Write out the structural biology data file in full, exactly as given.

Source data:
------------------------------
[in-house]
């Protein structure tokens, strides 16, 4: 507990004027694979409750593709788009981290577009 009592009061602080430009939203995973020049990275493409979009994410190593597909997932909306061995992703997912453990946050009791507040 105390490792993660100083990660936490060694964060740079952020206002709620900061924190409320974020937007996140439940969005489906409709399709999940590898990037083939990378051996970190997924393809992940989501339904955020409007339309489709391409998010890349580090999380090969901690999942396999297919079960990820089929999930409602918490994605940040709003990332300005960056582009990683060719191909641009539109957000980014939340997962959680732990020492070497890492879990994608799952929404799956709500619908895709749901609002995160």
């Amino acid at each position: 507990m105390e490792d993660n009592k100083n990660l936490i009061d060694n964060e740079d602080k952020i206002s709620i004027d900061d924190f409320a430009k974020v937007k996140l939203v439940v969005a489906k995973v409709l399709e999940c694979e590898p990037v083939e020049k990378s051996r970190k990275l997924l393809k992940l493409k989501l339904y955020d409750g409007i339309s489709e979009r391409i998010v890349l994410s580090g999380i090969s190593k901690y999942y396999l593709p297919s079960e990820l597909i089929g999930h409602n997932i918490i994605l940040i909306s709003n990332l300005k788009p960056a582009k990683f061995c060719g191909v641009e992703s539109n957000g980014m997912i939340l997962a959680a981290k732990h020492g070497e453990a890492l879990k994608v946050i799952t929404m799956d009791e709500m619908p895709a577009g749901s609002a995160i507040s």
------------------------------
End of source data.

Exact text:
[in-house]
């Protein structure tokens, strides 16, 4: 507990004027694979409750593709788009981290577009 009592009061602080430009939203995973020049990275493409979009994410190593597909997932909306061995992703997912453990946050009791507040 105390490792993660100083990660936490060694964060740079952020206002709620900061924190409320974020937007996140439940969005489906409709399709999940590898990037083939990378051996970190997924393809992940989501339904955020409007339309489709391409998010890349580090999380090969901690999942396999297919079960990820089929999930409602918490994605940040709003990332300005960056582009990683060719191909641009539109957000980014939340997962959680732990020492070497890492879990994608799952929404799956709500619908895709749901609002995160």
């Amino acid at each position: 507990m105390e490792d993660n009592k100083n990660l936490i009061d060694n964060e740079d602080k952020i206002s709620i004027d900061d924190f409320a430009k974020v937007k996140l939203v439940v969005a489906k995973v409709l399709e999940c694979e590898p990037v083939e020049k990378s051996r970190k990275l997924l393809k992940l493409k989501l339904y955020d409750g409007i339309s489709e979009r391409i998010v890349l994410s580090g999380i090969s190593k901690y999942y396999l593709p297919s079960e990820l597909i089929g999930h409602n997932i918490i994605l940040i909306s709003n990332l300005k788009p960056a582009k990683f061995c060719g191909v641009e992703s539109n957000g980014m997912i939340l997962a959680a981290k732990h020492g070497e453990a890492l879990k994608v946050i799952t929404m799956d009791e709500m619908p895709a577009g749901s609002a995160i507040s």